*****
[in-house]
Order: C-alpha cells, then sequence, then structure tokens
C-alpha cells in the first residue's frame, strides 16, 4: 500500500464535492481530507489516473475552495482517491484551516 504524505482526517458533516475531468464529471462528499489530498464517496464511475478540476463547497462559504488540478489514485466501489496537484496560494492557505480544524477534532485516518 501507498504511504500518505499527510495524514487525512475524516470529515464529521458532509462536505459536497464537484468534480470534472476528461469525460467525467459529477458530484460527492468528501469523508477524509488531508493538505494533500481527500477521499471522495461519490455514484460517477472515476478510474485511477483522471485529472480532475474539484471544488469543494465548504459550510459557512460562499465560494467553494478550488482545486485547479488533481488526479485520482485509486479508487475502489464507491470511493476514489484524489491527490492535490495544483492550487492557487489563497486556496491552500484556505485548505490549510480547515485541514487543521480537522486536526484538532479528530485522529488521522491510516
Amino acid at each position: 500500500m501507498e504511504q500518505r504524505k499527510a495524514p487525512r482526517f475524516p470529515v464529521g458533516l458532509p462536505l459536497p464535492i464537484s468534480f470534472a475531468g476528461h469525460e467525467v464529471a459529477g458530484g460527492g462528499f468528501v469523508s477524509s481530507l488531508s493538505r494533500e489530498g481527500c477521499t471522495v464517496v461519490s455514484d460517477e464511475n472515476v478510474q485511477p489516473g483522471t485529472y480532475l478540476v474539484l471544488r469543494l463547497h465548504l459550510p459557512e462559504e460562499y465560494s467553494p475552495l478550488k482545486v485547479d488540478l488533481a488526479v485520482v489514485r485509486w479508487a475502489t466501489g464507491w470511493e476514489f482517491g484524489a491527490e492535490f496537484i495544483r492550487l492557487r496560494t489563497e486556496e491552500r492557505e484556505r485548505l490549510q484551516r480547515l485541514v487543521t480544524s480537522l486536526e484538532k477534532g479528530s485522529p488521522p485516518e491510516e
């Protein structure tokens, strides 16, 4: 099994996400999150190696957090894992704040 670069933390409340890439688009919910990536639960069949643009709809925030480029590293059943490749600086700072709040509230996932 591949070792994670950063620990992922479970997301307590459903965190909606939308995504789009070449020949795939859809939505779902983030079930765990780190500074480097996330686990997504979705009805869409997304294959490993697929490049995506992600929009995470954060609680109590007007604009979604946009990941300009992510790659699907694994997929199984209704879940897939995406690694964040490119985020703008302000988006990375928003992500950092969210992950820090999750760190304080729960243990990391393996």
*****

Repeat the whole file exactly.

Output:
[in-house]
Order: C-alpha cells, then sequence, then structure tokens
C-alpha cells in the first residue's frame, strides 16, 4: 500500500464535492481530507489516473475552495482517491484551516 504524505482526517458533516475531468464529471462528499489530498464517496464511475478540476463547497462559504488540478489514485466501489496537484496560494492557505480544524477534532485516518 501507498504511504500518505499527510495524514487525512475524516470529515464529521458532509462536505459536497464537484468534480470534472476528461469525460467525467459529477458530484460527492468528501469523508477524509488531508493538505494533500481527500477521499471522495461519490455514484460517477472515476478510474485511477483522471485529472480532475474539484471544488469543494465548504459550510459557512460562499465560494467553494478550488482545486485547479488533481488526479485520482485509486479508487475502489464507491470511493476514489484524489491527490492535490495544483492550487492557487489563497486556496491552500484556505485548505490549510480547515485541514487543521480537522486536526484538532479528530485522529488521522491510516
Amino acid at each position: 500500500m501507498e504511504q500518505r504524505k499527510a495524514p487525512r482526517f475524516p470529515v464529521g458533516l458532509p462536505l459536497p464535492i464537484s468534480f470534472a475531468g476528461h469525460e467525467v464529471a459529477g458530484g460527492g462528499f468528501v469523508s477524509s481530507l488531508s493538505r494533500e489530498g481527500c477521499t471522495v464517496v461519490s455514484d460517477e464511475n472515476v478510474q485511477p489516473g483522471t485529472y480532475l478540476v474539484l471544488r469543494l463547497h465548504l459550510p459557512e462559504e460562499y465560494s467553494p475552495l478550488k482545486v485547479d488540478l488533481a488526479v485520482v489514485r485509486w479508487a475502489t466501489g464507491w470511493e476514489f482517491g484524489a491527490e492535490f496537484i495544483r492550487l492557487r496560494t489563497e486556496e491552500r492557505e484556505r485548505l490549510q484551516r480547515l485541514v487543521t480544524s480537522l486536526e484538532k477534532g479528530s485522529p488521522p485516518e491510516e
């Protein structure tokens, strides 16, 4: 099994996400999150190696957090894992704040 670069933390409340890439688009919910990536639960069949643009709809925030480029590293059943490749600086700072709040509230996932 591949070792994670950063620990992922479970997301307590459903965190909606939308995504789009070449020949795939859809939505779902983030079930765990780190500074480097996330686990997504979705009805869409997304294959490993697929490049995506992600929009995470954060609680109590007007604009979604946009990941300009992510790659699907694994997929199984209704879940897939995406690694964040490119985020703008302000988006990375928003992500950092969210992950820090999750760190304080729960243990990391393996």